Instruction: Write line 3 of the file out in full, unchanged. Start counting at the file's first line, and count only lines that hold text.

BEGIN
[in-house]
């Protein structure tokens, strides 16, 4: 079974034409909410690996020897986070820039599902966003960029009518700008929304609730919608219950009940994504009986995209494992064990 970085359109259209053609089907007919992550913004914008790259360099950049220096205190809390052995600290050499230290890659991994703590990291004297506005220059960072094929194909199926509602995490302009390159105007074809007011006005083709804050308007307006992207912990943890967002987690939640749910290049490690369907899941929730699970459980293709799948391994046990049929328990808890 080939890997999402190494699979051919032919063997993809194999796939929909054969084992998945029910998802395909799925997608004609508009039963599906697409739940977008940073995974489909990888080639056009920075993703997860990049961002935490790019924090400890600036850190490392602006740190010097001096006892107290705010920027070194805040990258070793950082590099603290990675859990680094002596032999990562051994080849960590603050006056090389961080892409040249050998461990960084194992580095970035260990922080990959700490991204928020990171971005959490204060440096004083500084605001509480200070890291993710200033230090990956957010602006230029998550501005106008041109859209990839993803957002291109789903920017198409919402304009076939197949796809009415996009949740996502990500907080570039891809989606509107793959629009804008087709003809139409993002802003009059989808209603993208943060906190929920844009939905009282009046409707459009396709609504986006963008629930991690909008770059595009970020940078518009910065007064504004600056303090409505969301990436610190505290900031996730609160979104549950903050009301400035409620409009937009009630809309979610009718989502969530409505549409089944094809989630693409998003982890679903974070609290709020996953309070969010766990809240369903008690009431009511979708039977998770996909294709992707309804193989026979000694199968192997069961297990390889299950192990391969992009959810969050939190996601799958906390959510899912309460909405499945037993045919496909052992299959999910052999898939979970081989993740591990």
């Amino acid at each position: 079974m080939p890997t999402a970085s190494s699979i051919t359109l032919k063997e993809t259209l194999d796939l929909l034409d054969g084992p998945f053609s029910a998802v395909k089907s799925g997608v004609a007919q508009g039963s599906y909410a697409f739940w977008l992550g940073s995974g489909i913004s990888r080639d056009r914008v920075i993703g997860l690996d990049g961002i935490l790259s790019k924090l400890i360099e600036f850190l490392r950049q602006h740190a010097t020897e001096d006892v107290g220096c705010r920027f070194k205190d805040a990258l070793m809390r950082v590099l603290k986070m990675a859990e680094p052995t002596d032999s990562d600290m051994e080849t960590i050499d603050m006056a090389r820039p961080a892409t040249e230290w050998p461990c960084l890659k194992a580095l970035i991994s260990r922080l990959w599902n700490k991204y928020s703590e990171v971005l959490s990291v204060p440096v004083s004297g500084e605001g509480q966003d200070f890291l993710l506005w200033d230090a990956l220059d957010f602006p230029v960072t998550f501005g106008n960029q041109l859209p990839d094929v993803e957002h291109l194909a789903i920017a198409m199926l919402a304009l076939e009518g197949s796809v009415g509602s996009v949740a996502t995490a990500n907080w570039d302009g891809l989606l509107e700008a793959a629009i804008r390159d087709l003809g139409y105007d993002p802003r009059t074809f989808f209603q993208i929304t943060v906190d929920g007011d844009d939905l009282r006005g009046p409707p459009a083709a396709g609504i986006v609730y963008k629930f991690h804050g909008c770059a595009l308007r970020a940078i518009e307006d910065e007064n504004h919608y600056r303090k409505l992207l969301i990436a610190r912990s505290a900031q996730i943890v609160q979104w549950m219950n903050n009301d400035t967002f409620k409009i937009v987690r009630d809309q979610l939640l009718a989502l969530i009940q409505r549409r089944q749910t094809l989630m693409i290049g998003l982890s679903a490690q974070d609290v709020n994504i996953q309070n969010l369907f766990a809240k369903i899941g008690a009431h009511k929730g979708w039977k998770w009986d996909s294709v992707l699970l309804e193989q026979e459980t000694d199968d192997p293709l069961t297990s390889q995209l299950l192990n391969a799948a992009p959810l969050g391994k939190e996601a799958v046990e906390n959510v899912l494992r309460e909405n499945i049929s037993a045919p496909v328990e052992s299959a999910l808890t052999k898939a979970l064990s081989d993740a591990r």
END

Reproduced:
């Amino acid at each position: 079974m080939p890997t999402a970085s190494s699979i051919t359109l032919k063997e993809t259209l194999d796939l929909l034409d054969g084992p998945f053609s029910a998802v395909k089907s799925g997608v004609a007919q508009g039963s599906y909410a697409f739940w977008l992550g940073s995974g489909i913004s990888r080639d056009r914008v920075i993703g997860l690996d990049g961002i935490l790259s790019k924090l400890i360099e600036f850190l490392r950049q602006h740190a010097t020897e001096d006892v107290g220096c705010r920027f070194k205190d805040a990258l070793m809390r950082v590099l603290k986070m990675a859990e680094p052995t002596d032999s990562d600290m051994e080849t960590i050499d603050m006056a090389r820039p961080a892409t040249e230290w050998p461990c960084l890659k194992a580095l970035i991994s260990r922080l990959w599902n700490k991204y928020s703590e990171v971005l959490s990291v204060p440096v004083s004297g500084e605001g509480q966003d200070f890291l993710l506005w200033d230090a990956l220059d957010f602006p230029v960072t998550f501005g106008n960029q041109l859209p990839d094929v993803e957002h291109l194909a789903i920017a198409m199926l919402a304009l076939e009518g197949s796809v009415g509602s996009v949740a996502t995490a990500n907080w570039d302009g891809l989606l509107e700008a793959a629009i804008r390159d087709l003809g139409y105007d993002p802003r009059t074809f989808f209603q993208i929304t943060v906190d929920g007011d844009d939905l009282r006005g009046p409707p459009a083709a396709g609504i986006v609730y963008k629930f991690h804050g909008c770059a595009l308007r970020a940078i518009e307006d910065e007064n504004h919608y600056r303090k409505l992207l969301i990436a610190r912990s505290a900031q996730i943890v609160q979104w549950m219950n903050n009301d400035t967002f409620k409009i937009v987690r009630d809309q979610l939640l009718a989502l969530i009940q409505r549409r089944q749910t094809l989630m693409i290049g998003l982890s679903a490690q974070d609290v709020n994504i996953q309070n969010l369907f766990a809240k369903i899941g008690a009431h009511k929730g979708w039977k998770w009986d996909s294709v992707l699970l309804e193989q026979e459980t000694d199968d192997p293709l069961t297990s390889q995209l299950l192990n391969a799948a992009p959810l969050g391994k939190e996601a799958v046990e906390n959510v899912l494992r309460e909405n499945i049929s037993a045919p496909v328990e052992s299959a999910l808890t052999k898939a979970l064990s081989d993740a591990r």